The Round House

611 Words3 Pages
Fiction and Justice: The Round House 11/3/14 By: Shannon Long For decades, when a Native American woman has been assaulted or raped by a man who is non-Indian, she has had little or no recourse. Under long-standing law in Indian country, reservations are sovereign nations with their own police departments and courts in charge of prosecuting crimes on tribal land. But Indian police have lacked the legal authority to arrest non-Indian men who commit acts of domestic violence against native women on reservations, and tribal courts have lacked the authority to prosecute the men. In Louise Erdrich’s novel, The Round House the main character’s father explains his understanding of “ideal justice as opposed to the best-we-can-do kinds of…show more content…
She wonders “What would happen to my sense of who I am?”(261) Joe and Bazil learn it happened at the most sacred place: “The Round House,” at the edge of tribal trust land. However, since the perpetrator was a white man, only federal authorities could prosecute. Yet they lacked concrete evidence. Wrong or right, for many families vigilantism is the only option when justice is unobtainable. I wanted to understand that taking on a burden is a horrible decision for the Native Americans. Native people are most often progressives, Democrats, and by no means gun-toting vigilantes. The central issues in The Round House examining who can administer justice and prosecute a crime committed against an Indian, and what the human cost is. The U.S. legal system and the tribal justice system have long been in conflict because tribal judges cannot prosecute non-Indians who commit a crime on the reservation. Consequently, there is a very long history in which non-Indians escape prosecution. The Round House delivers justice and redemption in unlikely ways. No healing comes without great suffering. Acts of violence reproduce further violence and calm is shattered by loss. This is painful material to be sure, but in the face of sorrow, Erdrich's characters are defined by quiet determination, courage and flexibility. We are kept going all the way to the last four words of this haunting story in which Louise Erdrich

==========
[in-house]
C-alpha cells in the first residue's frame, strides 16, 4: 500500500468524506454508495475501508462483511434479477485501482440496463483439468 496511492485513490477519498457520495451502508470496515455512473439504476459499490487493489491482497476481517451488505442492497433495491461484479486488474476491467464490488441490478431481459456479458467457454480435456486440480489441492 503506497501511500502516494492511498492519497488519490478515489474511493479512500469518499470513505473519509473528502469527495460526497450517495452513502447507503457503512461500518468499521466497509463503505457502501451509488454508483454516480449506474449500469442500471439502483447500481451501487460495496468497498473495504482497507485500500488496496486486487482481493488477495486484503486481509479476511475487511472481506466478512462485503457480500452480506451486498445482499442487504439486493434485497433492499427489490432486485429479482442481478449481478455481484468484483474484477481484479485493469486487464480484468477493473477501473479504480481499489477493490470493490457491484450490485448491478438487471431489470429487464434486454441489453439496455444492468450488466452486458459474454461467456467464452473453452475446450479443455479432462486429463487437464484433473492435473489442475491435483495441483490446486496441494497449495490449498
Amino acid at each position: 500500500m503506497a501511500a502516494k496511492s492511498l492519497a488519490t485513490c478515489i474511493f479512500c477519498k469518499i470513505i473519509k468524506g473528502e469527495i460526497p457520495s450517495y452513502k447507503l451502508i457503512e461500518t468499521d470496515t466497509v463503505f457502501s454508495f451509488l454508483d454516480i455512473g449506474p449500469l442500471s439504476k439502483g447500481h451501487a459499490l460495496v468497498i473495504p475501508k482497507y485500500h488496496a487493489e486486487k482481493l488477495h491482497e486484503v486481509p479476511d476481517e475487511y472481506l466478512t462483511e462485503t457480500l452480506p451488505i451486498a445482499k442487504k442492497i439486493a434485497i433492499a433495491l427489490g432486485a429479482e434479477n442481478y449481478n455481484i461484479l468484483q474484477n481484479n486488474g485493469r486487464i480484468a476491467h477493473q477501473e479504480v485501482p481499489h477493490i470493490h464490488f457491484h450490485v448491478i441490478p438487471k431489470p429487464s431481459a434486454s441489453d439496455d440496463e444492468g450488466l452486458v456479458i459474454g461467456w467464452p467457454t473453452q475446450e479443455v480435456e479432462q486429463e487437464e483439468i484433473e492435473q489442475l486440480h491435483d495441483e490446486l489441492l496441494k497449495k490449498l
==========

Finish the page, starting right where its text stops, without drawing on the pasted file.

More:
Open Document